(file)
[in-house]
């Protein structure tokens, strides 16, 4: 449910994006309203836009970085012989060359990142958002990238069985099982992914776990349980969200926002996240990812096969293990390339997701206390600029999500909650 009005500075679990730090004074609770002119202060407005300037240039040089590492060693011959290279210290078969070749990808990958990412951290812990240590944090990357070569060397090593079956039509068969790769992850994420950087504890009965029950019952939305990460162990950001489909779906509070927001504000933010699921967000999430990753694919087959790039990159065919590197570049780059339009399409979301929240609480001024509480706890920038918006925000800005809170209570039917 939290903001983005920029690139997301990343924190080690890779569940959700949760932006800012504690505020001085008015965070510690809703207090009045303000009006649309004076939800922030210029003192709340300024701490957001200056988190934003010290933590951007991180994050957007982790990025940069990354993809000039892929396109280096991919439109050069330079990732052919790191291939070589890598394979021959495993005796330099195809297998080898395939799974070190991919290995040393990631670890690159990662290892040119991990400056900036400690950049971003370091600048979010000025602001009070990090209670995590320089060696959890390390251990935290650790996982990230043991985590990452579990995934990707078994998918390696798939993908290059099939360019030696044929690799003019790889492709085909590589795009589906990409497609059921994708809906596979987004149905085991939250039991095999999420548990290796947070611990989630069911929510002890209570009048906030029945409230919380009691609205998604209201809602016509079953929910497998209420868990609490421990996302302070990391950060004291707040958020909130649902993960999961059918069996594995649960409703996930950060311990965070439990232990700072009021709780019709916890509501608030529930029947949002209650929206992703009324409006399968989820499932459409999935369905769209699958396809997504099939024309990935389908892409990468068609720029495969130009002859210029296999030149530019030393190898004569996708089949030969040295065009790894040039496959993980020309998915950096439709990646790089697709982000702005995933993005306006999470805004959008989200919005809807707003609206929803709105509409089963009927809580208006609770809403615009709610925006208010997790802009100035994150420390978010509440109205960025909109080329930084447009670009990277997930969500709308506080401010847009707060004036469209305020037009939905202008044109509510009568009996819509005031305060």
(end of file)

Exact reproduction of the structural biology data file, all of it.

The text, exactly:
[in-house]
């Protein structure tokens, strides 16, 4: 449910994006309203836009970085012989060359990142958002990238069985099982992914776990349980969200926002996240990812096969293990390339997701206390600029999500909650 009005500075679990730090004074609770002119202060407005300037240039040089590492060693011959290279210290078969070749990808990958990412951290812990240590944090990357070569060397090593079956039509068969790769992850994420950087504890009965029950019952939305990460162990950001489909779906509070927001504000933010699921967000999430990753694919087959790039990159065919590197570049780059339009399409979301929240609480001024509480706890920038918006925000800005809170209570039917 939290903001983005920029690139997301990343924190080690890779569940959700949760932006800012504690505020001085008015965070510690809703207090009045303000009006649309004076939800922030210029003192709340300024701490957001200056988190934003010290933590951007991180994050957007982790990025940069990354993809000039892929396109280096991919439109050069330079990732052919790191291939070589890598394979021959495993005796330099195809297998080898395939799974070190991919290995040393990631670890690159990662290892040119991990400056900036400690950049971003370091600048979010000025602001009070990090209670995590320089060696959890390390251990935290650790996982990230043991985590990452579990995934990707078994998918390696798939993908290059099939360019030696044929690799003019790889492709085909590589795009589906990409497609059921994708809906596979987004149905085991939250039991095999999420548990290796947070611990989630069911929510002890209570009048906030029945409230919380009691609205998604209201809602016509079953929910497998209420868990609490421990996302302070990391950060004291707040958020909130649902993960999961059918069996594995649960409703996930950060311990965070439990232990700072009021709780019709916890509501608030529930029947949002209650929206992703009324409006399968989820499932459409999935369905769209699958396809997504099939024309990935389908892409990468068609720029495969130009002859210029296999030149530019030393190898004569996708089949030969040295065009790894040039496959993980020309998915950096439709990646790089697709982000702005995933993005306006999470805004959008989200919005809807707003609206929803709105509409089963009927809580208006609770809403615009709610925006208010997790802009100035994150420390978010509440109205960025909109080329930084447009670009990277997930969500709308506080401010847009707060004036469209305020037009939905202008044109509510009568009996819509005031305060």